The Green Bench

I’m here for the funeral of the green bench. The green bench who used to sit by the Hooghly. To someone who has never struck up an affair with this side of my city, she must mean nothing; just another generic green bench amongst a sea of green benches by a river flowing through the plains of Bengal.

Picture it: two branches carved out of wood. Sounds paradoxical, doesn’t it? Yet there is not much the universe offers without lyrical riddles inscribed in all things, dead or alive. What is so unsullied about all things alive anyway? Once, they were all dead. And funerals are but rituals to reawaken them.

Four planks in twos, sandpapered at the edges and the corners. They sit, nailed to the wide-mouthed two-legged and bent over Y’s — the branches carved out of wood. Two planks to sit on, two planks to lean on. Then the woodworker emptied a bucket of green, the fern kind, on her — the green bench — and other green benches; sisters in design.

I was twice bitten in her bosom: once by a fire ant; once by love. Others have stories too — friendships made, lovers betrayed; moneys earned, lessons learned. All because the green bench sat in a banyan shade and bestowed upon her tribe the crème de la crème riverscape. I wonder if her sisters were ever jealous, wasting away as options. Nobody likes being an option. Not us, not green benches.

She will be replaced by one just like her. But the new green bench won’t have the chipped paint from time’s reign, the scritch-scratch from squirrel nails, and the initials of fools etched into her framework. She will be a green bench, but she won’t be the green bench; not without the banyan shade lifting her to glory.

Banyan shade from the banyan tree: home to squirrels with trust issues, perennially angry mynas, and smelly fruit bats. It is almost poetic; the green bench being delivered to death by the very banyan tree that protected her from the wrath of the summer sun and the curse of the monsoon rain.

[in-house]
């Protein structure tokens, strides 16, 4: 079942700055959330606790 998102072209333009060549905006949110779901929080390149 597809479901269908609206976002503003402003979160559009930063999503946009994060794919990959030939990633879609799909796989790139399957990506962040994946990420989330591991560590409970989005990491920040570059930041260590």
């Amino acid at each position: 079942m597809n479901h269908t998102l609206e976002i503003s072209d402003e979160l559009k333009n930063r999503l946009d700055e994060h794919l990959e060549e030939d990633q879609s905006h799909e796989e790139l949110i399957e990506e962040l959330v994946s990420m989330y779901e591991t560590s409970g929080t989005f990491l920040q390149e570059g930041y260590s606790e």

Unintentional, of course. One can tell by the twisted leaf stems and the tiny splintered branches that he fought. He fought the savage cyclone with all his might. He fought like a warrior. But sometimes warriors do not survive rakshasas. Sometimes, he uproots and crashes into the princess he swore to protect. And they reunite on the other side.

This funeral isn’t the traditional kind with tuberose garlands and sandalwood incense sticks. There are no teary friends, no scurrying for priests, no fragments of gold, and no slathering of ghee. It is mostly rumbling wood chippers and caterwauling chainsaws amidst the crisp scent of tree sap. And perhaps, a few wistful goodbyes from the other green benches.

About The Author

Tejaswinee Roychowdhury is an Indian writer, poet, and lawyer. Her work has recently appeared/will appear in Brave Voices, Twin Pies, Gastropoda, Yuzu Press, Ongoing, and elsewhere. Currently, she is a Fiction/Stage/Screen Editor for The Storyteller's Refrain. She tweets at @TejaswineeRC.